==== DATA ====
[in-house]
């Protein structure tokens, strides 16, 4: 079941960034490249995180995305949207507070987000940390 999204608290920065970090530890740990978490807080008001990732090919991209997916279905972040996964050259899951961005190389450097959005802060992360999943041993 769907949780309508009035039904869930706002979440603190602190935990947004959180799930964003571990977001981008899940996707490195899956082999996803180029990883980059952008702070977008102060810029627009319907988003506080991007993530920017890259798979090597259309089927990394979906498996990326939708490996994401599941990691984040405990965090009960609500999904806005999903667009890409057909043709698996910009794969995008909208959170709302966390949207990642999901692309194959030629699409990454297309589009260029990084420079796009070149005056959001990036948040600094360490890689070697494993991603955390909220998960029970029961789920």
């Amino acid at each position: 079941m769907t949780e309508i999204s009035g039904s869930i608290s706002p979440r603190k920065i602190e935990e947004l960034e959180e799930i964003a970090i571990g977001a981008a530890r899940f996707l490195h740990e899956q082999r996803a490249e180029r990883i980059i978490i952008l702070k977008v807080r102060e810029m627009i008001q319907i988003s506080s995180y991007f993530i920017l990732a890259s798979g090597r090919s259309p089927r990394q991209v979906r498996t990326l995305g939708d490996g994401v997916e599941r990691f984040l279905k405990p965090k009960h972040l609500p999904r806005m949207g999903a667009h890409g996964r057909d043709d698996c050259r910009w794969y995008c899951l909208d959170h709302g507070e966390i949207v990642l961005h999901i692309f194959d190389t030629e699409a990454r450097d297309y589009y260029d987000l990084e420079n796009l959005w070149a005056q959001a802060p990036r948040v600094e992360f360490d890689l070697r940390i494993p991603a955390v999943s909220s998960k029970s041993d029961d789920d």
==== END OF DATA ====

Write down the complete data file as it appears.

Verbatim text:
[in-house]
């Protein structure tokens, strides 16, 4: 079941960034490249995180995305949207507070987000940390 999204608290920065970090530890740990978490807080008001990732090919991209997916279905972040996964050259899951961005190389450097959005802060992360999943041993 769907949780309508009035039904869930706002979440603190602190935990947004959180799930964003571990977001981008899940996707490195899956082999996803180029990883980059952008702070977008102060810029627009319907988003506080991007993530920017890259798979090597259309089927990394979906498996990326939708490996994401599941990691984040405990965090009960609500999904806005999903667009890409057909043709698996910009794969995008909208959170709302966390949207990642999901692309194959030629699409990454297309589009260029990084420079796009070149005056959001990036948040600094360490890689070697494993991603955390909220998960029970029961789920």
């Amino acid at each position: 079941m769907t949780e309508i999204s009035g039904s869930i608290s706002p979440r603190k920065i602190e935990e947004l960034e959180e799930i964003a970090i571990g977001a981008a530890r899940f996707l490195h740990e899956q082999r996803a490249e180029r990883i980059i978490i952008l702070k977008v807080r102060e810029m627009i008001q319907i988003s506080s995180y991007f993530i920017l990732a890259s798979g090597r090919s259309p089927r990394q991209v979906r498996t990326l995305g939708d490996g994401v997916e599941r990691f984040l279905k405990p965090k009960h972040l609500p999904r806005m949207g999903a667009h890409g996964r057909d043709d698996c050259r910009w794969y995008c899951l909208d959170h709302g507070e966390i949207v990642l961005h999901i692309f194959d190389t030629e699409a990454r450097d297309y589009y260029d987000l990084e420079n796009l959005w070149a005056q959001a802060p990036r948040v600094e992360f360490d890689l070697r940390i494993p991603a955390v999943s909220s998960k029970s041993d029961d789920d």